Japanese Feudalism Dbq Analysis

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Throughout Europe and Japan during the middle ages both adopted the governmental system of feudalism. Europe adopted the feudal system when Rome fell, and Japan adopted the feudal system when the Han dynasty fell. They both adopted the feudal system to fill the need for a governmental system when both previous empire fell. Though Japan and Europe both adopted the feudal system they both had their own versions of the feudal system. Feudal Europe and Japan had contrasting hierarchy structures, army types (builds, training, and roles), and their armies belief systems or codes were different. The following is a compilation of the two countries, and their versions of the feudal system. Feudal Japan and feudal Europe had contrasting social hierarchies. Feudal Europe’s hierarchy was based on religion and wealth, whereas feudal Japan’s hierarchy was based on military and necessities (Doc A). Lords in Japan were not a …show more content…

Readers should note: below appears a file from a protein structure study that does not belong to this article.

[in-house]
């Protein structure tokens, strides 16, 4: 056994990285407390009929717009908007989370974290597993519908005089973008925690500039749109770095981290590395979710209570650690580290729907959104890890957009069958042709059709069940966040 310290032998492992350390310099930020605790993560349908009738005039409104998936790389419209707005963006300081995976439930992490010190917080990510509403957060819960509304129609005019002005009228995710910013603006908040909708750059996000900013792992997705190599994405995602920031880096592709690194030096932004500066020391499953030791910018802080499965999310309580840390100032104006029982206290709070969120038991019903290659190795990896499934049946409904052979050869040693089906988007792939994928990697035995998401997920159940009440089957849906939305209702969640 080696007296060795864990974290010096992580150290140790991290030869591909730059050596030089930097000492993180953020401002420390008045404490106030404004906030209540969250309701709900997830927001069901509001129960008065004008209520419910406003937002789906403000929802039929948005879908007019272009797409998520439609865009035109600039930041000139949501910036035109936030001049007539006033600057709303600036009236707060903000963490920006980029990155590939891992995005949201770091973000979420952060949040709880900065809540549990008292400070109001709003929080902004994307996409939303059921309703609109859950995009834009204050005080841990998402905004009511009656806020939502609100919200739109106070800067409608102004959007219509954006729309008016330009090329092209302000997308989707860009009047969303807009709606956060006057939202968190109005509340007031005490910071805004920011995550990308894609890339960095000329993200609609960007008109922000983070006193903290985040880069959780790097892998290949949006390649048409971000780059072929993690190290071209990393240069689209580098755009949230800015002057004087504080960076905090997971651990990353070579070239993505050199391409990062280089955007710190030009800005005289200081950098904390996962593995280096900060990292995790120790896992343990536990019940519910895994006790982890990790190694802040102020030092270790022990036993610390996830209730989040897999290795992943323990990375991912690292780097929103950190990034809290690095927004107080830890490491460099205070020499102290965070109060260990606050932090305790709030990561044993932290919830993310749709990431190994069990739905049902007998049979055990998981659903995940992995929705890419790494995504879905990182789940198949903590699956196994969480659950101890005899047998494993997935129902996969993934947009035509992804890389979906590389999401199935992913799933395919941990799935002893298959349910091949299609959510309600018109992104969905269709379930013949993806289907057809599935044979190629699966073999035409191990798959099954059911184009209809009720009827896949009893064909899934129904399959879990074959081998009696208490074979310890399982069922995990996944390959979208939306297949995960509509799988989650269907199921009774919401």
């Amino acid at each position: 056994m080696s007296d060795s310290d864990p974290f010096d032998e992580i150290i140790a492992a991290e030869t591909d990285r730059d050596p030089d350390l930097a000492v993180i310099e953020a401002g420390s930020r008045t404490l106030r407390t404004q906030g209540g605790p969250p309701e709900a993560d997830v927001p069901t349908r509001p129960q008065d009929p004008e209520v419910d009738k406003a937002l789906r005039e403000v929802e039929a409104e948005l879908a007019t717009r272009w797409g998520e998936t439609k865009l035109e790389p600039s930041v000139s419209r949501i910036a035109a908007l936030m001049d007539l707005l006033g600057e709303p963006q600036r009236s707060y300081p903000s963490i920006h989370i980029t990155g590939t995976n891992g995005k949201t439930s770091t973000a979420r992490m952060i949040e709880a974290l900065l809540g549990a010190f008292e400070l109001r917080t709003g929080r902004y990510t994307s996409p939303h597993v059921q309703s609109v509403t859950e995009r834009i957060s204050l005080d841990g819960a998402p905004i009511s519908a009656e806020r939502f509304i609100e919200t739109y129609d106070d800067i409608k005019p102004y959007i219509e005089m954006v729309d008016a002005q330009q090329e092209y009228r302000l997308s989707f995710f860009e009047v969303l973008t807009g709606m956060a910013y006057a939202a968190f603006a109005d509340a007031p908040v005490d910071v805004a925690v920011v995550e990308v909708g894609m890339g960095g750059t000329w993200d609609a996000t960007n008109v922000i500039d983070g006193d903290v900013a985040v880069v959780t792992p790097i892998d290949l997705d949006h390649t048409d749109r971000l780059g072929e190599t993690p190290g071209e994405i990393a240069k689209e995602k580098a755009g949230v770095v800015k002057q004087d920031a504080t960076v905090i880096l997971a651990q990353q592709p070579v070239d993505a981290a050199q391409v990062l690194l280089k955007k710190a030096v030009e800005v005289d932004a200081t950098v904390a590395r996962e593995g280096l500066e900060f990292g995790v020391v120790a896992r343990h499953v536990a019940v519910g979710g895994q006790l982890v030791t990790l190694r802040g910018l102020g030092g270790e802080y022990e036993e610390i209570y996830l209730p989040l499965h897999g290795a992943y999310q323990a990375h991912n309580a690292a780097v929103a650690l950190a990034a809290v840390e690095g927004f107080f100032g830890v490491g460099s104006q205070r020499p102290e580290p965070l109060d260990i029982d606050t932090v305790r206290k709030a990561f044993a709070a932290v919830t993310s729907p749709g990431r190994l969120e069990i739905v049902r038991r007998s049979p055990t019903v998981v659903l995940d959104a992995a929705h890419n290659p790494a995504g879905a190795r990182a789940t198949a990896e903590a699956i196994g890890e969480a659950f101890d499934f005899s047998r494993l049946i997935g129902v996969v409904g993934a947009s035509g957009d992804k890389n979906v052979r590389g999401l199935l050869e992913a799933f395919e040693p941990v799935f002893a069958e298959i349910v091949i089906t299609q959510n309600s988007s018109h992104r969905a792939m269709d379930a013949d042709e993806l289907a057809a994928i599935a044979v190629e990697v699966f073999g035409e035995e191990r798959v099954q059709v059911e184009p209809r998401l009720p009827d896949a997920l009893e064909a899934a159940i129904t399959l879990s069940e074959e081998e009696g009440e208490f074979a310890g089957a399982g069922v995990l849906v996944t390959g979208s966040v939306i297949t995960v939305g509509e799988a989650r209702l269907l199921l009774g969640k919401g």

Japan’s army followed the code of bushido, and Europe’s army had the code of chivalry (Doc E). Bushido was a code in which the samurais would devote their entire lives to serving their masters (Doc E). Samurais who followed the code of bushido would live life according to the Way, and punishing those who did not live their life working towards the way (Doc E). Samurais believed in the Way and the balance that it depicts (Doc F). Chivalry on the other hand was a code by which the European knights would follow (Doc E). Chivalry was a code where knights would vow to do no wrong, be loyal to the King, to give mercy to those who ask for it, and to be courteous and helpful to women (Doc E). Knights beliefs were also very religion centered, as shown in The Son of Roland “God, I acknowledge my guilt and I beg for Thy mercy for all the sins, greater and lesser, which I have committed from the hour my birth until this day … Angels descend out of heaven and come to him” (Doc

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